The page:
Johnny Guitar is very different from the realism that dominates the work of classical Western directors such as John Ford and Howard Hawks, and this expressive boldness can be looked at as a form of allegory. In particular, many critics have pointed out that the film is a hidden commentary on the McCarthy witch-hunts. The film is certainly more than just a Western — Truffaut called it "a phony Western". It is a sexual drama with obsessive personalities bordering on madness: the character played by Mercedes McCambridge is obviously the chief villain, but Joan Crawford's character is not entirely likable, scowling through much of the movie. Ray shows that Crawford's own psycho-sexual obsession affects her in equally bizarre turns; for example, she dresses entirely in white in a crucial scene where she must confront McCambridge (who dresses in black for most of the film).
Some insights on Johnny Guitar from the blogosphere:
...Ray’s work is highly regarded by film buffs, and rightfully so. The 1954 western Johnny Guitar is a minor classic, not really a western at all but a bizarre psychological study laced with insightful social commentary.
The plot has Joan Crawford maintaining a powerful hold on a boomtown where the railroad promises to bring even more boom. Crawford operates a casino on the outskirts of town and she’s buying more and more property, poised to become the West’s ultimate dominatrix. She’s also suspected of having led the robbery of a stagecoach, a crime that claimed the brother of Mercedes McCambridge who despises Crawford and wants to run her out of town. The reversal of gender roles is the most interesting aspect of this movie, the first western in which two women wear the pants and dominate the proceedings. The tension between these two is considerable, and it’s no wonder. Crawford, apparently resentful that there was another woman in the cast, allegedly did one of her Mommie Dearest numbers on her co-star, making life hell for the poor actress throughout the shoot.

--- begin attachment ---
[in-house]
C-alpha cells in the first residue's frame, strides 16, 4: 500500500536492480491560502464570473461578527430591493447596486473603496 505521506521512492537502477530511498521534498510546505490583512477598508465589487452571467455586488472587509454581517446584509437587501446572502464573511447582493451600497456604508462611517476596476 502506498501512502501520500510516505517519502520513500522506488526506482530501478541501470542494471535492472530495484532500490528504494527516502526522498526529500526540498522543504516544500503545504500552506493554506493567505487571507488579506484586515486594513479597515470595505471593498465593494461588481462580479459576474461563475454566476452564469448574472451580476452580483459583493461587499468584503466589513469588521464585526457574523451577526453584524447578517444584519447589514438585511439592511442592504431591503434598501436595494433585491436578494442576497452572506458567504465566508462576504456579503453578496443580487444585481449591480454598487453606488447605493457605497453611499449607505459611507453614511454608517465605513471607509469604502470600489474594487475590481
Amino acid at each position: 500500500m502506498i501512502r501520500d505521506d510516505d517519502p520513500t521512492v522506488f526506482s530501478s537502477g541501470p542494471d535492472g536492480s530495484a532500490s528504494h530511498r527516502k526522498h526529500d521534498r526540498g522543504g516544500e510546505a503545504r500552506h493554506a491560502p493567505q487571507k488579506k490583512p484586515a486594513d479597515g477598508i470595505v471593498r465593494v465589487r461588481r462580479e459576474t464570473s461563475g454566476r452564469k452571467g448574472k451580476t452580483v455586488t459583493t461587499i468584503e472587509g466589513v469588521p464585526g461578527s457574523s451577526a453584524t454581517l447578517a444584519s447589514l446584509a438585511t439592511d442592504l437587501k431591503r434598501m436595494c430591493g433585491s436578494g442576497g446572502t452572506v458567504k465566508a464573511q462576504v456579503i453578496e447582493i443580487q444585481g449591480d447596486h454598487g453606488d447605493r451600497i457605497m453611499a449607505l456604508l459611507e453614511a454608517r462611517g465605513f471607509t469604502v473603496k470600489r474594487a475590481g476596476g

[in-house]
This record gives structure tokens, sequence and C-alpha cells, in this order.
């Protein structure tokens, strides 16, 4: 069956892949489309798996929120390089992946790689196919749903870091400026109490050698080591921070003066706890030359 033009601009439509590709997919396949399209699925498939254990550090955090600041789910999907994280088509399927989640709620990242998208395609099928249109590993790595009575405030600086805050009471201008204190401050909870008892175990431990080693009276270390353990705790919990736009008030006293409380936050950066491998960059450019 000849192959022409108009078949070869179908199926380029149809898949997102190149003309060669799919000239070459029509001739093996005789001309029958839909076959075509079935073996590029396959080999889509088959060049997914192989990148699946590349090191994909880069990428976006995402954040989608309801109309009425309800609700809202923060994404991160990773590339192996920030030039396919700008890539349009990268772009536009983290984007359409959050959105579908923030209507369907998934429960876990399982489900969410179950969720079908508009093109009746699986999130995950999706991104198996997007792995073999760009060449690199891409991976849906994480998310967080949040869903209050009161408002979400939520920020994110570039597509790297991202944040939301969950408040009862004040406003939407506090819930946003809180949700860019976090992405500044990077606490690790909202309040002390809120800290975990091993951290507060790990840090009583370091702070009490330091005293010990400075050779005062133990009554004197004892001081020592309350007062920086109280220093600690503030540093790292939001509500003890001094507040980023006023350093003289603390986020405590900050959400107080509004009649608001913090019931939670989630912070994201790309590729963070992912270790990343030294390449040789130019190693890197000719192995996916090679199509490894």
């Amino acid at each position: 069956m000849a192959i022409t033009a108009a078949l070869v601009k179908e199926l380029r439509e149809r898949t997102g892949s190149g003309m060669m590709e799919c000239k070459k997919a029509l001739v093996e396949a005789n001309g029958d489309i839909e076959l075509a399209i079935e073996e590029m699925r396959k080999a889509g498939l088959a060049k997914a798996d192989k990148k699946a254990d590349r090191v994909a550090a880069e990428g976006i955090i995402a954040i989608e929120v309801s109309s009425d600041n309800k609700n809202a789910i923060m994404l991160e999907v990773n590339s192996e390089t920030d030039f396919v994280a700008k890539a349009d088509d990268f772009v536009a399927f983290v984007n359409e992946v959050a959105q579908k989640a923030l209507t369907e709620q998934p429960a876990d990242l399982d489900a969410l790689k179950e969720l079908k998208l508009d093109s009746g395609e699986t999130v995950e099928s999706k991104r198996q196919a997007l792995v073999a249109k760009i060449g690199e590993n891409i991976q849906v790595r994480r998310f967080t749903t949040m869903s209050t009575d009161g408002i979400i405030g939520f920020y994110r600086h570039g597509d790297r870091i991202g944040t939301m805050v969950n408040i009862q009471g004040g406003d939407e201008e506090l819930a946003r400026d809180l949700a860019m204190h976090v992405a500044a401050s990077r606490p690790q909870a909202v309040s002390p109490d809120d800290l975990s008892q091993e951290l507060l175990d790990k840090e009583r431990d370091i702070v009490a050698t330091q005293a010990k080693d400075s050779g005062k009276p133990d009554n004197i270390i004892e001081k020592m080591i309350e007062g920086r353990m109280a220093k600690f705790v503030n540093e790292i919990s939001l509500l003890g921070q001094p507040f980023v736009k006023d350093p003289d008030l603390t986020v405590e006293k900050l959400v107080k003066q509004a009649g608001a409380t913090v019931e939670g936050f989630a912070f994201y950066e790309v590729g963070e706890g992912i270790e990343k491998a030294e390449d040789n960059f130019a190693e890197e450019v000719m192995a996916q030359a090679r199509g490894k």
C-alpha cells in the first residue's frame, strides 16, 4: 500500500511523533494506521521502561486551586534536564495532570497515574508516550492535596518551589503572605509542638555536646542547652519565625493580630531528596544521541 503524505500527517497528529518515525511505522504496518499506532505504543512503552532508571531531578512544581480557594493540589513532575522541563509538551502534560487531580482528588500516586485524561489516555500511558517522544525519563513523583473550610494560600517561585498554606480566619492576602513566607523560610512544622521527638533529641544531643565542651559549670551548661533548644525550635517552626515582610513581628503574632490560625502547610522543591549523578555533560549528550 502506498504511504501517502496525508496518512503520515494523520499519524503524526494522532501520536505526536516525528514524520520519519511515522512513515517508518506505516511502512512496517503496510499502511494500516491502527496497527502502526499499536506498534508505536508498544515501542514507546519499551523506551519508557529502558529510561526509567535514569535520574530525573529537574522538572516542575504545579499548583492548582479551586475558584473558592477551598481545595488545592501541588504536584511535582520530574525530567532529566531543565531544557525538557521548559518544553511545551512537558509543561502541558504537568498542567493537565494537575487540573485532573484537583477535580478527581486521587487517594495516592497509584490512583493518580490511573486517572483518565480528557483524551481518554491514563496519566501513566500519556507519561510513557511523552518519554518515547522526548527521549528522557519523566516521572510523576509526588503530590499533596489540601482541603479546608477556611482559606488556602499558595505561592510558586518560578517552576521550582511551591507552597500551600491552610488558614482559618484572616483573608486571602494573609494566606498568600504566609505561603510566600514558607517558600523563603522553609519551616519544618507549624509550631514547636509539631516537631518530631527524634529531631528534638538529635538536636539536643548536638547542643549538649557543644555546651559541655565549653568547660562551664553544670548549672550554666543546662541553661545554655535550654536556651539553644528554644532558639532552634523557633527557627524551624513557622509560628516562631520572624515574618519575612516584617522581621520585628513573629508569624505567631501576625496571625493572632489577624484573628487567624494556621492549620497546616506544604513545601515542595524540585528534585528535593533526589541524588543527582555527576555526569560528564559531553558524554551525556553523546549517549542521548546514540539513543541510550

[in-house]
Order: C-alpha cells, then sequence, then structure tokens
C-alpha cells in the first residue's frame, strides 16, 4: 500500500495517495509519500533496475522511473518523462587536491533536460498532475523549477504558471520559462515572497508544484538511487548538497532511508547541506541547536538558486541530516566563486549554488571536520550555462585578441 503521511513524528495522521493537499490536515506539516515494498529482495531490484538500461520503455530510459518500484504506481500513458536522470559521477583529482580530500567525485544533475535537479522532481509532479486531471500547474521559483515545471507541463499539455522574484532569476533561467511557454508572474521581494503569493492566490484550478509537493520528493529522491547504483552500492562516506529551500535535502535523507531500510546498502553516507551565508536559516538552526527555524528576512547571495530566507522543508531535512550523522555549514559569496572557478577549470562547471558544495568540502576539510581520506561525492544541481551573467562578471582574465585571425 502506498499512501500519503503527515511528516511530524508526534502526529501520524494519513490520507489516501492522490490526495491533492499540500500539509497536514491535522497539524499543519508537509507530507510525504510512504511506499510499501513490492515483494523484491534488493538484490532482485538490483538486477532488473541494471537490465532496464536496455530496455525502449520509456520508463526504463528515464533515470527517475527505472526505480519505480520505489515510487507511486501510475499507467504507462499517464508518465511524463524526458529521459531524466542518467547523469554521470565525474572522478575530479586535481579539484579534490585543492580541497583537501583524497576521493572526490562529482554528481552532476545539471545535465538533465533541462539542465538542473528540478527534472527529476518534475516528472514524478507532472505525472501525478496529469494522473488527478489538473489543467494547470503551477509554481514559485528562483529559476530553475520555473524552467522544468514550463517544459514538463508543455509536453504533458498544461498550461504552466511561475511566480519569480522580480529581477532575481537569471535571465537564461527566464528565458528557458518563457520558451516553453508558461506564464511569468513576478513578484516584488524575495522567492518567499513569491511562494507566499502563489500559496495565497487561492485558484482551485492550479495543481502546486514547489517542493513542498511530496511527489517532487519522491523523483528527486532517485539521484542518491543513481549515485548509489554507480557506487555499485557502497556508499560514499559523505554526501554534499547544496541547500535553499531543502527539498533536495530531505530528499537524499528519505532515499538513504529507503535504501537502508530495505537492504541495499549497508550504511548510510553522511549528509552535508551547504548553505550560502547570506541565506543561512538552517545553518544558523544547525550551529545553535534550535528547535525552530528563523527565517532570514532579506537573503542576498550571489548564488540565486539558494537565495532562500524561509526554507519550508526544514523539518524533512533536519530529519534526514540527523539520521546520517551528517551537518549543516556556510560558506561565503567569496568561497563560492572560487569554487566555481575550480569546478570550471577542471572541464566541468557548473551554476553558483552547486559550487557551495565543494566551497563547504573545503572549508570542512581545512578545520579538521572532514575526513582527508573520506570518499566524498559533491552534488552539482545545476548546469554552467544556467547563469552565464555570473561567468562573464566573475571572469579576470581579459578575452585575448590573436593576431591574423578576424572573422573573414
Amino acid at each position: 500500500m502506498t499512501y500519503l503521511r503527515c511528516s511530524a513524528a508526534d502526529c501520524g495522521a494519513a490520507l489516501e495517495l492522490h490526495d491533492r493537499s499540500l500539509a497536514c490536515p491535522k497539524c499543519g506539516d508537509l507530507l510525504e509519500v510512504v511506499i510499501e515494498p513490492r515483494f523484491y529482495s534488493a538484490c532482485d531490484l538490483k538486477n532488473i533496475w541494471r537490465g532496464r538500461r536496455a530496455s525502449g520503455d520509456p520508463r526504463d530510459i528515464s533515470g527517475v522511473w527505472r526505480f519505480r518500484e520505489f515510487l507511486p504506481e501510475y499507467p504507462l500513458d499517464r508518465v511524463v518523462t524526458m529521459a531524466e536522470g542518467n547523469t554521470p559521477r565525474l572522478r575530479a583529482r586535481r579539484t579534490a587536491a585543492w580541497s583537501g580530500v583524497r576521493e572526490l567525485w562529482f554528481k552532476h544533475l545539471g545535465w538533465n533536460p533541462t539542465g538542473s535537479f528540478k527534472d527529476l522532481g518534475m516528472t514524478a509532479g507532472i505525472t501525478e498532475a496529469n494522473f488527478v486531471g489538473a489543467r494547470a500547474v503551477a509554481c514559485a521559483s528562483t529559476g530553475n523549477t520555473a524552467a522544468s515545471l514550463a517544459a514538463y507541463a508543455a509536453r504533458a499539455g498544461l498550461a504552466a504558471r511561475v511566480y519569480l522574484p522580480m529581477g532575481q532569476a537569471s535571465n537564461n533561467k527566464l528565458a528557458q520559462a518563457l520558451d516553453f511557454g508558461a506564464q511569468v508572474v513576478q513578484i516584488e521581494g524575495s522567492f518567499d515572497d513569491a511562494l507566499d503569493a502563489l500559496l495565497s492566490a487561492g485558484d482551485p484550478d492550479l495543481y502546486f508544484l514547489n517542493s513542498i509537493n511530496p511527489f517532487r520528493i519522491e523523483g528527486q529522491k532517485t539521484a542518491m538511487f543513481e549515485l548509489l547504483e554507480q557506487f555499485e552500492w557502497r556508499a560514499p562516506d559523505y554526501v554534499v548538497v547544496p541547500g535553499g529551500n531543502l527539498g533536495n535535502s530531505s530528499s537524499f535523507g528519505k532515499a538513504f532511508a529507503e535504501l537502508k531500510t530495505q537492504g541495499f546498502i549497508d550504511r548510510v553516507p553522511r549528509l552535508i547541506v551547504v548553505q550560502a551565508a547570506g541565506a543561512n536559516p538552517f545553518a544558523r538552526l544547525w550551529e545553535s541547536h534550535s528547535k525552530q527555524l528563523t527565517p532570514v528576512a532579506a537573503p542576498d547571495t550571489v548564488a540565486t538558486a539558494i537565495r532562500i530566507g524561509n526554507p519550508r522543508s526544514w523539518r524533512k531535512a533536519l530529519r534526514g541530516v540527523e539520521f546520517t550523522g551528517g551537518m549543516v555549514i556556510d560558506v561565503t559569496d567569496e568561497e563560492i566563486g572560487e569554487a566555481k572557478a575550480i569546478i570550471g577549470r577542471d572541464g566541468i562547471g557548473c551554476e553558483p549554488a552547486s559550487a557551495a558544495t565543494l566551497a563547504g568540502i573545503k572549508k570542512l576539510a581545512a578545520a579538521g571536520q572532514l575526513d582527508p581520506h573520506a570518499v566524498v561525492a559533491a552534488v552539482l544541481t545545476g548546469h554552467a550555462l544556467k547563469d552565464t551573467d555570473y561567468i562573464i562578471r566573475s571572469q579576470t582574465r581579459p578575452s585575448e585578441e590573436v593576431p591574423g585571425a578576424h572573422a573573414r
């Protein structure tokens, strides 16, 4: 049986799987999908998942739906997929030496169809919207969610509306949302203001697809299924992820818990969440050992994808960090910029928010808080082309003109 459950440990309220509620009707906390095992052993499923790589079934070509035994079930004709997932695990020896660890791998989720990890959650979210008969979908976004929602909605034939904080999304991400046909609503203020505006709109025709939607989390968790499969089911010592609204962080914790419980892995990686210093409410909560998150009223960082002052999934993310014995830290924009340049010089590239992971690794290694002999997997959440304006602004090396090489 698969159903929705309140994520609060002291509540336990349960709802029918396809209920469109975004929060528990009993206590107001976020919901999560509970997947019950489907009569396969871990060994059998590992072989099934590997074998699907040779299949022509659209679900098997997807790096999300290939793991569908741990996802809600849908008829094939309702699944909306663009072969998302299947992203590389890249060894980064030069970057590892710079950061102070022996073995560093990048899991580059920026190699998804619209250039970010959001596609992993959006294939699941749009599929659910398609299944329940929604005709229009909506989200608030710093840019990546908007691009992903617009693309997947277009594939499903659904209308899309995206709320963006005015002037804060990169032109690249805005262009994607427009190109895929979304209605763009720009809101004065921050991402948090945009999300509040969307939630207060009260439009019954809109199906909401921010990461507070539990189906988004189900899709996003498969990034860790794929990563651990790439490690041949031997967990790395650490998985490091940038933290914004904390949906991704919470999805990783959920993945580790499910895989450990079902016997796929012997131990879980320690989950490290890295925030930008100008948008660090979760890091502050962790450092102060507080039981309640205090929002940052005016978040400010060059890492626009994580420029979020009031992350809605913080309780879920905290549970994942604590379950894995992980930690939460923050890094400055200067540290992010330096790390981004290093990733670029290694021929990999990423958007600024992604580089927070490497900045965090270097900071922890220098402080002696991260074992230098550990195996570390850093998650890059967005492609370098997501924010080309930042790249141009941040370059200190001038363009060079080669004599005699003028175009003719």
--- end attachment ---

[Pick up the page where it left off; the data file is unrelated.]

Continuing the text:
The women’s strength is enhanced by the casting of two comparatively weak actors in the leading male roles. MORE »
Johnny Guitar has it all. There’s repressed Freudian urges: Emma (Mercedes MacCambridge) loves the Dancing Kid (Scott Brady) but her longing scares her righteous religious side -- so she considers killing him. There’s also gender-confusion, as a strong-willed woman (Vienna played with hard brittle by Joan Crawford) runs a saloon. Crawford, often shot in low-angle compositions with shoulders thrown back, exudes masculine confidence. Decked in a black shirt, pants, and boots, she totes a gun while smirking out of the left side of her mouth. Even Sam (Robert Osterloch), her croupier, in an apparent narrative aside quips, "Never seen a woman who was more a man. She thinks like one, acts like one, and sometimes makes me feel like I’m not." MORE »
Johnny Guitar was adapted into a stage musical, which debuted in 2004. The musical adaptation favored a more "camp" approach toward the material, which seemed to work in its favor, at least among the critics.
Johnny Guitar Musical official website »
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